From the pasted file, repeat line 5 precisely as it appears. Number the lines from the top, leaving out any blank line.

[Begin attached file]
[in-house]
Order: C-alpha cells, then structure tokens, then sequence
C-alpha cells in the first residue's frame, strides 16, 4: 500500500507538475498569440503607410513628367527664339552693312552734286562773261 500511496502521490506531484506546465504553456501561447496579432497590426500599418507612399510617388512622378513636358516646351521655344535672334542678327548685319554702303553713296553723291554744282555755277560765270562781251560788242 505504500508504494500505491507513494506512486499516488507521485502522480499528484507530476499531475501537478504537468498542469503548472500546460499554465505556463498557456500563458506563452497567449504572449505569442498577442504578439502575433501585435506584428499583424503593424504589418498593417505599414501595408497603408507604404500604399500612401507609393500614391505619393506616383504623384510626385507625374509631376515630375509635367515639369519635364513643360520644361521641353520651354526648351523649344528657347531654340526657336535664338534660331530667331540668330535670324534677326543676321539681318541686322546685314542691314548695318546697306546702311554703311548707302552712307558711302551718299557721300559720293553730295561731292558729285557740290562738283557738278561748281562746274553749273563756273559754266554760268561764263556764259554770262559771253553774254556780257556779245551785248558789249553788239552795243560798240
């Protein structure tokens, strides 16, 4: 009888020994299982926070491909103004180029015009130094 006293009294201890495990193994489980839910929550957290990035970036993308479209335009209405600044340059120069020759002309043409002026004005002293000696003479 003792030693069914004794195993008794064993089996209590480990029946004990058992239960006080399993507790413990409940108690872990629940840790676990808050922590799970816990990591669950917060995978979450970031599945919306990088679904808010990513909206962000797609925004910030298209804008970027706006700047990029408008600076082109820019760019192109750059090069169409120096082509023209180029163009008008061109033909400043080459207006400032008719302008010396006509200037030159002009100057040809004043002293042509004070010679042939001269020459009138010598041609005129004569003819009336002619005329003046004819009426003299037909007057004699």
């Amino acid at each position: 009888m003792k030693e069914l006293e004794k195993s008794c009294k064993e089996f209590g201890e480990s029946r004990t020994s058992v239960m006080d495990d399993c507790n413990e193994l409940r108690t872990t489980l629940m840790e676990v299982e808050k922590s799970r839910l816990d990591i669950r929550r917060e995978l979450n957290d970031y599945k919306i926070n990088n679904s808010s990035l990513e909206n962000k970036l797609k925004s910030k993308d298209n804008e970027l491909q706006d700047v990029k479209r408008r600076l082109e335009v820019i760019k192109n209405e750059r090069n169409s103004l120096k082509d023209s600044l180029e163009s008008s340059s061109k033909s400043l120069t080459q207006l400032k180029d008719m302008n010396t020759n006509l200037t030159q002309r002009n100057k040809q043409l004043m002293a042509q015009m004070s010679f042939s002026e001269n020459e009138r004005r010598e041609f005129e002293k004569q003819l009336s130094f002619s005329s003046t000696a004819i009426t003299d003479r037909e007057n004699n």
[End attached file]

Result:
């Amino acid at each position: 009888m003792k030693e069914l006293e004794k195993s008794c009294k064993e089996f209590g201890e480990s029946r004990t020994s058992v239960m006080d495990d399993c507790n413990e193994l409940r108690t872990t489980l629940m840790e676990v299982e808050k922590s799970r839910l816990d990591i669950r929550r917060e995978l979450n957290d970031y599945k919306i926070n990088n679904s808010s990035l990513e909206n962000k970036l797609k925004s910030k993308d298209n804008e970027l491909q706006d700047v990029k479209r408008r600076l082109e335009v820019i760019k192109n209405e750059r090069n169409s103004l120096k082509d023209s600044l180029e163009s008008s340059s061109k033909s400043l120069t080459q207006l400032k180029d008719m302008n010396t020759n006509l200037t030159q002309r002009n100057k040809q043409l004043m002293a042509q015009m004070s010679f042939s002026e001269n020459e009138r004005r010598e041609f005129e002293k004569q003819l009336s130094f002619s005329s003046t000696a004819i009426t003299d003479r037909e007057n004699n």